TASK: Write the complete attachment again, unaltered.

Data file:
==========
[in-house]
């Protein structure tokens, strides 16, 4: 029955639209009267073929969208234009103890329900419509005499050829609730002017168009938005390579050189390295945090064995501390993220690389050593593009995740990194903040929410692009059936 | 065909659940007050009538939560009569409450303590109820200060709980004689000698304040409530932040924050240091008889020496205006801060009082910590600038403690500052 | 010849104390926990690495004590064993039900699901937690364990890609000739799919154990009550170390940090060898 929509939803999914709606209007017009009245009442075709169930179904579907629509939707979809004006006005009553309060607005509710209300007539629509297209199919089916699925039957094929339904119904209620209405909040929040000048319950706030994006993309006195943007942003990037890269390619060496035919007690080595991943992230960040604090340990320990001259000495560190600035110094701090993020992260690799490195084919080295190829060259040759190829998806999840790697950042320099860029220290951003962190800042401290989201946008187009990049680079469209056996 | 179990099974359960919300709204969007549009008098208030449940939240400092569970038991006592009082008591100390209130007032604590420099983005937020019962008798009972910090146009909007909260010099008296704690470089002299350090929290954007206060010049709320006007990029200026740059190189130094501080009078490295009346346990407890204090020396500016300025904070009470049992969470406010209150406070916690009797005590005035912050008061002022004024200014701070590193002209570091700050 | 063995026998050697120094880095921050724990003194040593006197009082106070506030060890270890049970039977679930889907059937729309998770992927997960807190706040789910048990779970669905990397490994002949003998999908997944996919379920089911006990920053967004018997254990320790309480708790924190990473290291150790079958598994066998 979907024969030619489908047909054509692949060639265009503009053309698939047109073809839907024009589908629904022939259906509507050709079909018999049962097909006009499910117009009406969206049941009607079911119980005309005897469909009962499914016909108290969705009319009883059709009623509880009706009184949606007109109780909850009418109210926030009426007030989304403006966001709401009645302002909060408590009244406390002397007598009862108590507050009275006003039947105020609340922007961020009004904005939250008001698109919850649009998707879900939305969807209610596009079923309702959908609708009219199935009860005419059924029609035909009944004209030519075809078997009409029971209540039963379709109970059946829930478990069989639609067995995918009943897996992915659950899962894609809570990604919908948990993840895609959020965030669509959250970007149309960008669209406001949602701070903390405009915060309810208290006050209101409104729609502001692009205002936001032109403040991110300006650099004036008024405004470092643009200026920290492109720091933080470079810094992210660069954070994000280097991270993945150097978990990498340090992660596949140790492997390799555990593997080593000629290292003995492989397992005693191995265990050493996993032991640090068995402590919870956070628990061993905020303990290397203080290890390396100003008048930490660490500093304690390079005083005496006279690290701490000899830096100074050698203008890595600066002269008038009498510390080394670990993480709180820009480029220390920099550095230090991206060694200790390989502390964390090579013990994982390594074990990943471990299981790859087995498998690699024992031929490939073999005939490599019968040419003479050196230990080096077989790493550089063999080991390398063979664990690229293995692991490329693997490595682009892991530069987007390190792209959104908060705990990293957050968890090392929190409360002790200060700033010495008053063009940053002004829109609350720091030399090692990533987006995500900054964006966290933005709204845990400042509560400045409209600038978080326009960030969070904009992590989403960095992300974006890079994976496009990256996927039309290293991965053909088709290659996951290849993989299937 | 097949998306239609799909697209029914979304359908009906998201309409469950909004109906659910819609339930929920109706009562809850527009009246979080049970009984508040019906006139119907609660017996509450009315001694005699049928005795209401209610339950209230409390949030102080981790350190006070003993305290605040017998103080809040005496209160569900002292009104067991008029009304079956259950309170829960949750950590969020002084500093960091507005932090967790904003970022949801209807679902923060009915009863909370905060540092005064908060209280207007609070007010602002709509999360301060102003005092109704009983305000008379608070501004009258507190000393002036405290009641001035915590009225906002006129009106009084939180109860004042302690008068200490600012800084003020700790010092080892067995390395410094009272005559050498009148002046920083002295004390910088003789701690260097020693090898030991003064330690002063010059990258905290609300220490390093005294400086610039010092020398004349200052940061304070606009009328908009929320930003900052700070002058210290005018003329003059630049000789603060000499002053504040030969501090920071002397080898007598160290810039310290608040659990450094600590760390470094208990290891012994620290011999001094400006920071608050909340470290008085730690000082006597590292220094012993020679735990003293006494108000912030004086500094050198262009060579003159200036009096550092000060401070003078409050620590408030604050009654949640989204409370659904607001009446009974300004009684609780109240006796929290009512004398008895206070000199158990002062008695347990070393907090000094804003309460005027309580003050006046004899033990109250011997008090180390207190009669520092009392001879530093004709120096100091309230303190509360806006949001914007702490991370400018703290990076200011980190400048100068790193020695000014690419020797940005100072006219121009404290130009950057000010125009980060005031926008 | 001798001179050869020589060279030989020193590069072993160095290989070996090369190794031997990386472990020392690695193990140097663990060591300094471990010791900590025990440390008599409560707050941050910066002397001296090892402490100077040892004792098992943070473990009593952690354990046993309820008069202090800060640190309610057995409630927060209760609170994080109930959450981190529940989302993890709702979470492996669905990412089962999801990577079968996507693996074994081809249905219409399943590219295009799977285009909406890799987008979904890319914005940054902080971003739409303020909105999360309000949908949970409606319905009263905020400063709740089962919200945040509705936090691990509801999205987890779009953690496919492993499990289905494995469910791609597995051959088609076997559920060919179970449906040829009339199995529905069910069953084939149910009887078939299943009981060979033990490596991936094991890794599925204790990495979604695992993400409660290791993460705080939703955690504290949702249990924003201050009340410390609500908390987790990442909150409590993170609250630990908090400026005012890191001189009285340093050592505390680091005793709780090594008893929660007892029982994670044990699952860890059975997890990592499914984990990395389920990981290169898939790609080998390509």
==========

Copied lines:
[in-house]
């Protein structure tokens, strides 16, 4: 029955639209009267073929969208234009103890329900419509005499050829609730002017168009938005390579050189390295945090064995501390993220690389050593593009995740990194903040929410692009059936 | 065909659940007050009538939560009569409450303590109820200060709980004689000698304040409530932040924050240091008889020496205006801060009082910590600038403690500052 | 010849104390926990690495004590064993039900699901937690364990890609000739799919154990009550170390940090060898 929509939803999914709606209007017009009245009442075709169930179904579907629509939707979809004006006005009553309060607005509710209300007539629509297209199919089916699925039957094929339904119904209620209405909040929040000048319950706030994006993309006195943007942003990037890269390619060496035919007690080595991943992230960040604090340990320990001259000495560190600035110094701090993020992260690799490195084919080295190829060259040759190829998806999840790697950042320099860029220290951003962190800042401290989201946008187009990049680079469209056996 | 179990099974359960919300709204969007549009008098208030449940939240400092569970038991006592009082008591100390209130007032604590420099983005937020019962008798009972910090146009909007909260010099008296704690470089002299350090929290954007206060010049709320006007990029200026740059190189130094501080009078490295009346346990407890204090020396500016300025904070009470049992969470406010209150406070916690009797005590005035912050008061002022004024200014701070590193002209570091700050 | 063995026998050697120094880095921050724990003194040593006197009082106070506030060890270890049970039977679930889907059937729309998770992927997960807190706040789910048990779970669905990397490994002949003998999908997944996919379920089911006990920053967004018997254990320790309480708790924190990473290291150790079958598994066998 979907024969030619489908047909054509692949060639265009503009053309698939047109073809839907024009589908629904022939259906509507050709079909018999049962097909006009499910117009009406969206049941009607079911119980005309005897469909009962499914016909108290969705009319009883059709009623509880009706009184949606007109109780909850009418109210926030009426007030989304403006966001709401009645302002909060408590009244406390002397007598009862108590507050009275006003039947105020609340922007961020009004904005939250008001698109919850649009998707879900939305969807209610596009079923309702959908609708009219199935009860005419059924029609035909009944004209030519075809078997009409029971209540039963379709109970059946829930478990069989639609067995995918009943897996992915659950899962894609809570990604919908948990993840895609959020965030669509959250970007149309960008669209406001949602701070903390405009915060309810208290006050209101409104729609502001692009205002936001032109403040991110300006650099004036008024405004470092643009200026920290492109720091933080470079810094992210660069954070994000280097991270993945150097978990990498340090992660596949140790492997390799555990593997080593000629290292003995492989397992005693191995265990050493996993032991640090068995402590919870956070628990061993905020303990290397203080290890390396100003008048930490660490500093304690390079005083005496006279690290701490000899830096100074050698203008890595600066002269008038009498510390080394670990993480709180820009480029220390920099550095230090991206060694200790390989502390964390090579013990994982390594074990990943471990299981790859087995498998690699024992031929490939073999005939490599019968040419003479050196230990080096077989790493550089063999080991390398063979664990690229293995692991490329693997490595682009892991530069987007390190792209959104908060705990990293957050968890090392929190409360002790200060700033010495008053063009940053002004829109609350720091030399090692990533987006995500900054964006966290933005709204845990400042509560400045409209600038978080326009960030969070904009992590989403960095992300974006890079994976496009990256996927039309290293991965053909088709290659996951290849993989299937 | 097949998306239609799909697209029914979304359908009906998201309409469950909004109906659910819609339930929920109706009562809850527009009246979080049970009984508040019906006139119907609660017996509450009315001694005699049928005795209401209610339950209230409390949030102080981790350190006070003993305290605040017998103080809040005496209160569900002292009104067991008029009304079956259950309170829960949750950590969020002084500093960091507005932090967790904003970022949801209807679902923060009915009863909370905060540092005064908060209280207007609070007010602002709509999360301060102003005092109704009983305000008379608070501004009258507190000393002036405290009641001035915590009225906002006129009106009084939180109860004042302690008068200490600012800084003020700790010092080892067995390395410094009272005559050498009148002046920083002295004390910088003789701690260097020693090898030991003064330690002063010059990258905290609300220490390093005294400086610039010092020398004349200052940061304070606009009328908009929320930003900052700070002058210290005018003329003059630049000789603060000499002053504040030969501090920071002397080898007598160290810039310290608040659990450094600590760390470094208990290891012994620290011999001094400006920071608050909340470290008085730690000082006597590292220094012993020679735990003293006494108000912030004086500094050198262009060579003159200036009096550092000060401070003078409050620590408030604050009654949640989204409370659904607001009446009974300004009684609780109240006796929290009512004398008895206070000199158990002062008695347990070393907090000094804003309460005027309580003050006046004899033990109250011997008090180390207190009669520092009392001879530093004709120096100091309230303190509360806006949001914007702490991370400018703290990076200011980190400048100068790193020695000014690419020797940005100072006219121009404290130009950057000010125009980060005031926008 | 001798001179050869020589060279030989020193590069072993160095290989070996090369190794031997990386472990020392690695193990140097663990060591300094471990010791900590025990440390008599409560707050941050910066002397001296090892402490100077040892004792098992943070473990009593952690354990046993309820008069202090800060640190309610057995409630927060209760609170994080109930959450981190529940989302993890709702979470492996669905990412089962999801990577079968996507693996074994081809249905219409399943590219295009799977285009909406890799987008979904890319914005940054902080971003739409303020909105999360309000949908949970409606319905009263905020400063709740089962919200945040509705936090691990509801999205987890779009953690496919492993499990289905494995469910791609597995051959088609076997559920060919179970449906040829009339199995529905069910069953084939149910009887078939299943009981060979033990490596991936094991890794599925204790990495979604695992993400409660290791993460705080939703955690504290949702249990924003201050009340410390609500908390987790990442909150409590993170609250630990908090400026005012890191001189009285340093050592505390680091005793709780090594008893929660007892029982994670044990699952860890059975997890990592499914984990990395389920990981290169898939790609080998390509």